Waiting for inspiration is like waiting for a new puppy to learn to come to you on command. You can hope for it, and maybe accidentally a few times it will happen. But if you don’t train for it to happen consistently every single time when called, then eventually it will never happen at all. Train your brain to be inspired every single day, train your mind to only be able to focus on writing when it is time to write, and you’ll soon see all those stories you’ve been mulling over in your mind become real, tangible, written down stories on the page.

Do you have any writing rituals? Let me know what they are in the comments!

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Tips For Writing Three-Dimensional Characters

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There are two main elements to a story: plot and character. There is debate amongst writers whether one of these aspects is more important than the other, which is why some books are plot-driven while others are character-driven, but the reality is that your book will not succeed if your characters feel inauthentic. This is where one of the most difficult aspects of storytelling comes into play—creating three-dimensional characters.

Luckily, when I started writing the Night Buddies series I had already been creating my main character Crosley for years (by making him the star in my son’s bedtime stories). I had a fully formed character who felt like a real friend in my home, and that led to an entire series being based off of him. But I couldn’t rely on Crosley alone. A book is made up of an entire cast of characters, all who need to feel as real as the others, and I knew I had a lot of work to do in order to make my other characters as three-dimensional as the character I had spent years of my life developing. Along the way, I came up with a few techniques for fleshing out the entire cast. I hope you find them helpful!

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1. Always ask why. It is one thing to decide, “I’m going to write about a red crocodile,” and another to think, “What is it that makes this crocodile red? How is he unique?” You want to think of original, entertaining personality bits, but to make that character come alive, you need to know exactly why he is the way he is. Why is your character afraid of the dark? Why does he have a tattoo on his earlobe? Why does he have an insatiable hunger for pineapple cheesecakes? Knowing the why makes him relatable and easy to understand, both of which help bring him to life.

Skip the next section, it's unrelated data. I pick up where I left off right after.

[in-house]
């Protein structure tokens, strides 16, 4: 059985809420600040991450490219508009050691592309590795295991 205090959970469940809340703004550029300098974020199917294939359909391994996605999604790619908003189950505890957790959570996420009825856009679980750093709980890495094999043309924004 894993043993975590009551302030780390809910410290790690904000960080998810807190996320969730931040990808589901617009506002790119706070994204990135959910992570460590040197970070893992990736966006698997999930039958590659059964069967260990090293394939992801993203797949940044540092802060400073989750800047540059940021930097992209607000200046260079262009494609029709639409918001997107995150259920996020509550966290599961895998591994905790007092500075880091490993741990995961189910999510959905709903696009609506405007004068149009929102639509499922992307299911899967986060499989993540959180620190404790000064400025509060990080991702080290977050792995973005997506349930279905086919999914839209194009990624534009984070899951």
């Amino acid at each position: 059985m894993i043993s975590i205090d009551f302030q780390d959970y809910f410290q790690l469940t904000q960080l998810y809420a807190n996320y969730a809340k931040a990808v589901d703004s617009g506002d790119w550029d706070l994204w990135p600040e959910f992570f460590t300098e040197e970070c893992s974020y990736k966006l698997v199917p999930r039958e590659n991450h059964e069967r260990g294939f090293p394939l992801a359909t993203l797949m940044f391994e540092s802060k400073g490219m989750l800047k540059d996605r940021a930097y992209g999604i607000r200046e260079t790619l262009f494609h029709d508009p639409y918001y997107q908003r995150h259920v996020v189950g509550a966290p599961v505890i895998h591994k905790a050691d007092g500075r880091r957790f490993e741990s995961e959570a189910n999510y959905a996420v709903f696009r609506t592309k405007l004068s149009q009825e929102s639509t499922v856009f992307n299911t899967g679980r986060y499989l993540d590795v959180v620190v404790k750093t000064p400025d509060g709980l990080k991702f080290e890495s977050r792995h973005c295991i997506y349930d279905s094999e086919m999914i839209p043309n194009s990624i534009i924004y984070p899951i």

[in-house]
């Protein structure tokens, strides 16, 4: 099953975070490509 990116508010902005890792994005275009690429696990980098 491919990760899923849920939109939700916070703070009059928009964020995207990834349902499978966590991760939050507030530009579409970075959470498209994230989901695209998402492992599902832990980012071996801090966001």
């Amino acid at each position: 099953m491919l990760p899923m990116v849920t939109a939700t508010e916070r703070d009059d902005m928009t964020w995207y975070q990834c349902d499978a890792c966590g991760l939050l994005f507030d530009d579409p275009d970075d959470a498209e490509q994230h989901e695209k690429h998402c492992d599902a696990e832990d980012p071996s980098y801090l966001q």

2. Base the character off someone you know. Next to Crosley, there is a boy named John who stars in the Night Buddies books who is based on my son. When you base a character off of someone you know well, you can pinpoint unique ways that person talks, unique parts of their appearance, and unique stories from their life that will come across on the page the way that person comes across to you in real life.

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3. Create a character sketch. Character sketches are very important to do, but I don’t believe everyone needs to use the same template for making one. For instance, I’ve seen templates that make you consider their mother’s maiden name or their favorite time of day, but sometimes those details are irrelevant to the story. Here’s what I go by: know their backstory, know the relationships that are important to them, and know where they should be emotionally at the beginning of the story and at the end. Any other details you want to know are up to you—it can be fun to spend hours figuring out every detail of your character’s lives, but don’t get so caught up in it that you forget what’s important to your story!

4. Show, don’t tell. Your character won’t feel real if you spend pages telling the reader their likes and dislikes, how they came to be where they are, whether they have allergies in the summertime. If you make a list of things to tell the reader, the character feels like a list, not a person. Instead, show that they’re shy by how they cross their arms when in a public place. Show that they have allergies by how they sneeze when the wind starts to blow. Show that they hate broccoli by how their mouth tenses up when their mother forces them to eat all that is on their plate. What you show the reader will always be ten times more important, and feel ten times more real, than by what you tell them.

Do you tend to prefer character-driven, or plot-driven novels? Maybe a healthy dose of the two? Let me know in the comments below!